• When learning about families being separated, children starving, Nazis torturing Jews, it made me realize how grateful I am because even though my parents are not rich, they still afford to give me a beautiful life.
  • I understand why you felt that being Jewish was a burden. Being Muslim myself, I admit that even when I am proud to be part of my religion, it can be a burden to face prejudice or isolation at times.
  • You also taught us the importance of hope and to look at the present and cherish it.
  • One thing that really sticks out to me is how your mom was a very strong smart woman. It seems she always knew what to do.  Your talk made me think that I am very lucky to live in peace.
  • My only question is do you have a secret you haven’t said yet?
  • What stood out the most to me in your talk was the comparison you made of the Nazis killing the same number of Jews every 8 months as the number of people who live in San Francisco. This really made me see the mass numbers.
  • I have become more curious about how others see things from their perspective. I also want to integrate more sympathy for others because I don’t want to judge how others think or feel.
  • You included so many details that make me feel like I was there.
  • When discussing the Holocaust and WWII my previous teachers focused mainly on the war and the Holocaust itself, so your discussion on the pogroms in Poland, the Soviet occupation and the journey that many Jews took to Palestine were completely new to me.
  • It truly terrified me how regardless of how well your mother or Polish families planned and worked to keep you safe, so much of your life still depended on sheer luck.
  • You were the first Holocaust survivor that I have ever met, so meeting you and listening to your story added a reality and a true humanity to the Holocaust that history books and lessons were incapable of doing.
  • I can’t begin to imagine how difficult the decision to share your story must have been, but I can tell you that what you have told us will most certainly stay with us throughout our lives.
  • Your stories have enlightened us about the hate in humankind, but also the generosity of other Poles when they offered you a home to stay in.
  • You were a young boy who was eating soup because you were hungry. While eating the soup, you saw a Nazi.  Then out came your smile, but you mentioned you didn’t know why you smiled.  It just came out naturally, and this is what I love about this story.  Because of your innocence and natural kindness as a child, without knowing you saved yourself.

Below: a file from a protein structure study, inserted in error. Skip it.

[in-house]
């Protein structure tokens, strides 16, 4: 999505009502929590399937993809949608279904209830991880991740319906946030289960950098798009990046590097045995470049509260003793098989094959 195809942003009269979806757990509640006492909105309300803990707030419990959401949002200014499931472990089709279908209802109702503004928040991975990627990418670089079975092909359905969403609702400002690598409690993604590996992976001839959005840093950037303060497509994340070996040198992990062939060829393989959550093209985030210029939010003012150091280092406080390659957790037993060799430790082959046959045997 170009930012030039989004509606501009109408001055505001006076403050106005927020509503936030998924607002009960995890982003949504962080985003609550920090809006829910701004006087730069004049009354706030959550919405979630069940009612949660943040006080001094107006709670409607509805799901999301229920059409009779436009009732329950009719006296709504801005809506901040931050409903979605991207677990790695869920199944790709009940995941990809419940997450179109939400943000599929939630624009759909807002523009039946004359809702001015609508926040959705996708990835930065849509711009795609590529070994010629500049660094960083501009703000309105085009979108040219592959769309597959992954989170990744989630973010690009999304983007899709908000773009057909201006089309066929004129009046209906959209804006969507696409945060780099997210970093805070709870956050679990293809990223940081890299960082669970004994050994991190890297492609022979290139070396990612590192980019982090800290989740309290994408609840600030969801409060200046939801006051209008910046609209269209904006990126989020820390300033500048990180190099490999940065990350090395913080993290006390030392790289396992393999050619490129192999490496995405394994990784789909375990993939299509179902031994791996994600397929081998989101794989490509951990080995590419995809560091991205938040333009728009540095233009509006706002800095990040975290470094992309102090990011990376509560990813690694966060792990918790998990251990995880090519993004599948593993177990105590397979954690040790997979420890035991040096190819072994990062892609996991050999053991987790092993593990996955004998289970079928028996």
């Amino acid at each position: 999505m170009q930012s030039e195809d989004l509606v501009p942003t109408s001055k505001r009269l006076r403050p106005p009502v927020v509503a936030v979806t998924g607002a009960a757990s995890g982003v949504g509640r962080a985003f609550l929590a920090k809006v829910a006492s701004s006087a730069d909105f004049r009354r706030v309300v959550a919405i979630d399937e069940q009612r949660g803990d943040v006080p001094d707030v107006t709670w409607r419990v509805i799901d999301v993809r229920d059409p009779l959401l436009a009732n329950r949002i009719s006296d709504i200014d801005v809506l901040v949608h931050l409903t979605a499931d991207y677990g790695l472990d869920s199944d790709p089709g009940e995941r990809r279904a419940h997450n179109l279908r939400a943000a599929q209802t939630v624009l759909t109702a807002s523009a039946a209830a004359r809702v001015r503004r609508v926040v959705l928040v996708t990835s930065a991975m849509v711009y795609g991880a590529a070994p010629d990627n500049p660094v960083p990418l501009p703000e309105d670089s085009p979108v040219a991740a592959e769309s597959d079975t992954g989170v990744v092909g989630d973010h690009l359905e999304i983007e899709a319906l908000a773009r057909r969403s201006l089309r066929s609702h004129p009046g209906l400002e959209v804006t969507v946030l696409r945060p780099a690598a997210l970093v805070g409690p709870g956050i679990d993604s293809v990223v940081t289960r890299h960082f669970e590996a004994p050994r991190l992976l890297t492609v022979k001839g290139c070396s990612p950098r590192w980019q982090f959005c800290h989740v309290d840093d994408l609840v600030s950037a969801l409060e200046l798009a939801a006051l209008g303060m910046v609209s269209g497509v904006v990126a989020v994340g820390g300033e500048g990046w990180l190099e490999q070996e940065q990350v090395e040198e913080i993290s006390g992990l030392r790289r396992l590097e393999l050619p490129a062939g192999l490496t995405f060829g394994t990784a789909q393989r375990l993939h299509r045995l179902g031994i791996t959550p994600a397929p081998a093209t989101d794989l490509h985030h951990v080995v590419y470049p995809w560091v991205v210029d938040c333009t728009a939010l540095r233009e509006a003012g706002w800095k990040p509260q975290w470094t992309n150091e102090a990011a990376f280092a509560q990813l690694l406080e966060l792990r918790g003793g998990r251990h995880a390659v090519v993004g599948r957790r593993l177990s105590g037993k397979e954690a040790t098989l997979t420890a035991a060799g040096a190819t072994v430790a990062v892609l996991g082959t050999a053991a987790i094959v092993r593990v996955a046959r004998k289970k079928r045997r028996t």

• I will keep in mind your path of fairness and truth that you mentioned as a personal guide to my everyday life. Thank you so much.
  • Your story really shed a new light on my life; it made me start to try to treat everyone with respect and compassion, like you noted.
  • I now understand more deeply the fear and depression that the Holocaust instilled in its victims, and the anger and hatred that it instilled in its perpetrators.
  • Your story humbled and enlightened me, and I know now more than ever the importance of defending the innocent, and my sheer luck for being born into a life of luxury and safety.
  • My teacher asked us if we thought society and people can change. This is really a “which came first, the chicken or the egg” question, seeing as society teaches us how to be, yet people have to make the choice to change themselves.  People can question what they’ve been taught and re-learn love, but it has to be their choice.  That’s why people like you are so important.  You teach us the truth while we’re not filled with blind hatred yet.
  • It is easy to think about the tragedy objectively – numbers of people killed and amount of time – but when I heard how you explained it and all of your childhood memories, it brought humanity to the topic. Thank you for speaking to us.
  • Thank you for opening my mind to a new and more personal outlook on the Holocaust. You have changed the way I will perceive it for the rest of my life.
  • One last and most important messages for me was that sometimes we need trials in life, or we will never be able to grow.
  • Hearing you speak made me feel like it was something that happened in the very recent past and not a distant history.

Letters from Teachers

  • There are no words that can adequately express our gratitude for your coming to our school to share your story, your feelings, and your wisdom with us.
  • Thank you for giving a part of yourself to us, so that our hearts and souls may be filled with compassion and a desire to make our world a better place.
  • You have left your mark on us, and it is a mark that will remind us always to be better – to be kinder, to be wiser, to be more generous with each other.
  • Even though I’ve learned about and studied the Holocaust often over the last 30 years, hearing your experiences helped deepen, clarify, and solidify much of my understanding.
  • Your stories of the several close calls you experienced were excellent reminders of the role that luck has in all of our lives.
  • I will use the information you shared with us to enhance my teaching in the years to come.

students and wall art

 

 

 

About gelbaum

Reluctant author
This entry was posted in Uncategorized. Bookmark the permalink.

Leave a Reply

Fill in your details below or click an icon to log in:

WordPress.com Logo

You are commenting using your WordPress.com account. Log Out /  Change )

Google photo

You are commenting using your Google account. Log Out /  Change )

Twitter picture

You are commenting using your Twitter account. Log Out /  Change )

Facebook photo

You are commenting using your Facebook account. Log Out /  Change )

Connecting to %s